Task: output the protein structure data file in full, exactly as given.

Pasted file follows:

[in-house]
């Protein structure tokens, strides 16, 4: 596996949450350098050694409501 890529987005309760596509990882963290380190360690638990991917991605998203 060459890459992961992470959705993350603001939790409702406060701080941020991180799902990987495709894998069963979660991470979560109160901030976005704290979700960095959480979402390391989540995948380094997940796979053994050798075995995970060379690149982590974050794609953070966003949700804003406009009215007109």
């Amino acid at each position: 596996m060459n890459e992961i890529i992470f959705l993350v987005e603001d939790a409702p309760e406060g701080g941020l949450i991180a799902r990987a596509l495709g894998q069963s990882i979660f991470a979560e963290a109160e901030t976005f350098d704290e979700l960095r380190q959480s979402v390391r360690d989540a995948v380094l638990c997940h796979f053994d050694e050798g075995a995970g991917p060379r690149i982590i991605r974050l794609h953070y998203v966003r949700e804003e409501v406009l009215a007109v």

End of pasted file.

[in-house]
């Protein structure tokens, strides 16, 4: 596996949450350098050694409501 890529987005309760596509990882963290380190360690638990991917991605998203 060459890459992961992470959705993350603001939790409702406060701080941020991180799902990987495709894998069963979660991470979560109160901030976005704290979700960095959480979402390391989540995948380094997940796979053994050798075995995970060379690149982590974050794609953070966003949700804003406009009215007109």
């Amino acid at each position: 596996m060459n890459e992961i890529i992470f959705l993350v987005e603001d939790a409702p309760e406060g701080g941020l949450i991180a799902r990987a596509l495709g894998q069963s990882i979660f991470a979560e963290a109160e901030t976005f350098d704290e979700l960095r380190q959480s979402v390391r360690d989540a995948v380094l638990c997940h796979f053994d050694e050798g075995a995970g991917p060379r690149i982590i991605r974050l794609h953070y998203v966003r949700e804003e409501v406009l009215a007109v």